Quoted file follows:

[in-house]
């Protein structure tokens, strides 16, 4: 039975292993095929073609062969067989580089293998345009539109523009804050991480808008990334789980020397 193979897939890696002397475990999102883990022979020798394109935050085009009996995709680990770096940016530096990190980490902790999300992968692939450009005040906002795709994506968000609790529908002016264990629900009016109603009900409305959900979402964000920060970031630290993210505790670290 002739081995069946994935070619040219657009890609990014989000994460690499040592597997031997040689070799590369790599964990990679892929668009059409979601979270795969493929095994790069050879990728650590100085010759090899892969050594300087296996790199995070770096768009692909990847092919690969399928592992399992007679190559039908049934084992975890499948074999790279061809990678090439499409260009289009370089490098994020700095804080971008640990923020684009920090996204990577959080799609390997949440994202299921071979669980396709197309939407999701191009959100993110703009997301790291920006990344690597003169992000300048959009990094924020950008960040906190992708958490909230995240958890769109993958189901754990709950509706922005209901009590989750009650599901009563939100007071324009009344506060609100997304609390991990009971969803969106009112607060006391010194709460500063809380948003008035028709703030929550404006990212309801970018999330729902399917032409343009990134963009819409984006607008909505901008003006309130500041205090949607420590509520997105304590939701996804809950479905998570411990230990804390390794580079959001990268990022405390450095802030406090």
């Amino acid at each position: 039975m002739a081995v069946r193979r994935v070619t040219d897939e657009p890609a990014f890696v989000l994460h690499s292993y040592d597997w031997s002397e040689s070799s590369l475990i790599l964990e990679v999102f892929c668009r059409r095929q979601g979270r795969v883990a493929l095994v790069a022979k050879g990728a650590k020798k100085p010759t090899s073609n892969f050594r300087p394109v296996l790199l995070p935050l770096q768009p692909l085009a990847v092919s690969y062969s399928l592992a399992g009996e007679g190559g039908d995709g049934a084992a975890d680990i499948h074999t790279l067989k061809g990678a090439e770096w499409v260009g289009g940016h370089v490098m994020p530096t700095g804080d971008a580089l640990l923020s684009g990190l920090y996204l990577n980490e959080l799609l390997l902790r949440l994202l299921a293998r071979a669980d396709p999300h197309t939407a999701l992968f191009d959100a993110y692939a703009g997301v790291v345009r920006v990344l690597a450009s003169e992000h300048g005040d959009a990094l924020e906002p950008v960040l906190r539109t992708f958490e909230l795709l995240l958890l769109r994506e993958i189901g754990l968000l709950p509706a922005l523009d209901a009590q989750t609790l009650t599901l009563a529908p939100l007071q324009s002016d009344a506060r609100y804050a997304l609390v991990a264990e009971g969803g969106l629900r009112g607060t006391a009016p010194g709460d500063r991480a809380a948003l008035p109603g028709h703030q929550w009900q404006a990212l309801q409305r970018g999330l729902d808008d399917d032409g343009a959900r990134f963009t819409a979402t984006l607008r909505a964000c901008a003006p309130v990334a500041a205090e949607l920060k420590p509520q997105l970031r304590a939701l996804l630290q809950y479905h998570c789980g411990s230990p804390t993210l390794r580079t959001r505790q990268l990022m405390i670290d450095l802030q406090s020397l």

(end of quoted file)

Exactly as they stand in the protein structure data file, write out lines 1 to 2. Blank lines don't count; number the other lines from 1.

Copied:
[in-house]
């Protein structure tokens, strides 16, 4: 039975292993095929073609062969067989580089293998345009539109523009804050991480808008990334789980020397 193979897939890696002397475990999102883990022979020798394109935050085009009996995709680990770096940016530096990190980490902790999300992968692939450009005040906002795709994506968000609790529908002016264990629900009016109603009900409305959900979402964000920060970031630290993210505790670290 002739081995069946994935070619040219657009890609990014989000994460690499040592597997031997040689070799590369790599964990990679892929668009059409979601979270795969493929095994790069050879990728650590100085010759090899892969050594300087296996790199995070770096768009692909990847092919690969399928592992399992007679190559039908049934084992975890499948074999790279061809990678090439499409260009289009370089490098994020700095804080971008640990923020684009920090996204990577959080799609390997949440994202299921071979669980396709197309939407999701191009959100993110703009997301790291920006990344690597003169992000300048959009990094924020950008960040906190992708958490909230995240958890769109993958189901754990709950509706922005209901009590989750009650599901009563939100007071324009009344506060609100997304609390991990009971969803969106009112607060006391010194709460500063809380948003008035028709703030929550404006990212309801970018999330729902399917032409343009990134963009819409984006607008909505901008003006309130500041205090949607420590509520997105304590939701996804809950479905998570411990230990804390390794580079959001990268990022405390450095802030406090």